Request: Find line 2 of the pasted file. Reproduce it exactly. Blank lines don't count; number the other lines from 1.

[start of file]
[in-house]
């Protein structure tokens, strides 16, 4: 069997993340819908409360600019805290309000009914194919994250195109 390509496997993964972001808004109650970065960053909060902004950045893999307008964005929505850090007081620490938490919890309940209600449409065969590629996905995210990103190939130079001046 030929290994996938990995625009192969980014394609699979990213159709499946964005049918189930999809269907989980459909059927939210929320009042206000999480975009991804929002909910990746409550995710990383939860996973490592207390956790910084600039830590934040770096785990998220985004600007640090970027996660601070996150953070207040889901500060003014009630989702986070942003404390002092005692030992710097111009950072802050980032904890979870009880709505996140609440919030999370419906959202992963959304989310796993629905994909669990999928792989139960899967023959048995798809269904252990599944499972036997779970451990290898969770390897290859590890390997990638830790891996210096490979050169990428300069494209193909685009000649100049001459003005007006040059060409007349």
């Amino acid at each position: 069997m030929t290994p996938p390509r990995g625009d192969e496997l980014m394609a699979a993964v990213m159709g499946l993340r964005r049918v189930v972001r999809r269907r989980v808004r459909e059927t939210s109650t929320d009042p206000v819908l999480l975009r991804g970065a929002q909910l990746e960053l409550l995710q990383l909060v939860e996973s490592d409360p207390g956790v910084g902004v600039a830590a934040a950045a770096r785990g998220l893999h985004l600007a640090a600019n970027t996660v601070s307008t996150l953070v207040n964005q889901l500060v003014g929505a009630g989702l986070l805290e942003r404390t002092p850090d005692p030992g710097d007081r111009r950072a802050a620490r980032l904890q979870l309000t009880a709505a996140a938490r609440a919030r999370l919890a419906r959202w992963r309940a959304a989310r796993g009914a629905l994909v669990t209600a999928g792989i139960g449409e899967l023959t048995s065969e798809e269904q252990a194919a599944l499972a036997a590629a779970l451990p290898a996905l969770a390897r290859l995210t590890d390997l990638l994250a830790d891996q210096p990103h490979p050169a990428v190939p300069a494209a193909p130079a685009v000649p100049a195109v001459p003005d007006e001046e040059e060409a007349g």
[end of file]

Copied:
């Protein structure tokens, strides 16, 4: 069997993340819908409360600019805290309000009914194919994250195109 390509496997993964972001808004109650970065960053909060902004950045893999307008964005929505850090007081620490938490919890309940209600449409065969590629996905995210990103190939130079001046 030929290994996938990995625009192969980014394609699979990213159709499946964005049918189930999809269907989980459909059927939210929320009042206000999480975009991804929002909910990746409550995710990383939860996973490592207390956790910084600039830590934040770096785990998220985004600007640090970027996660601070996150953070207040889901500060003014009630989702986070942003404390002092005692030992710097111009950072802050980032904890979870009880709505996140609440919030999370419906959202992963959304989310796993629905994909669990999928792989139960899967023959048995798809269904252990599944499972036997779970451990290898969770390897290859590890390997990638830790891996210096490979050169990428300069494209193909685009000649100049001459003005007006040059060409007349």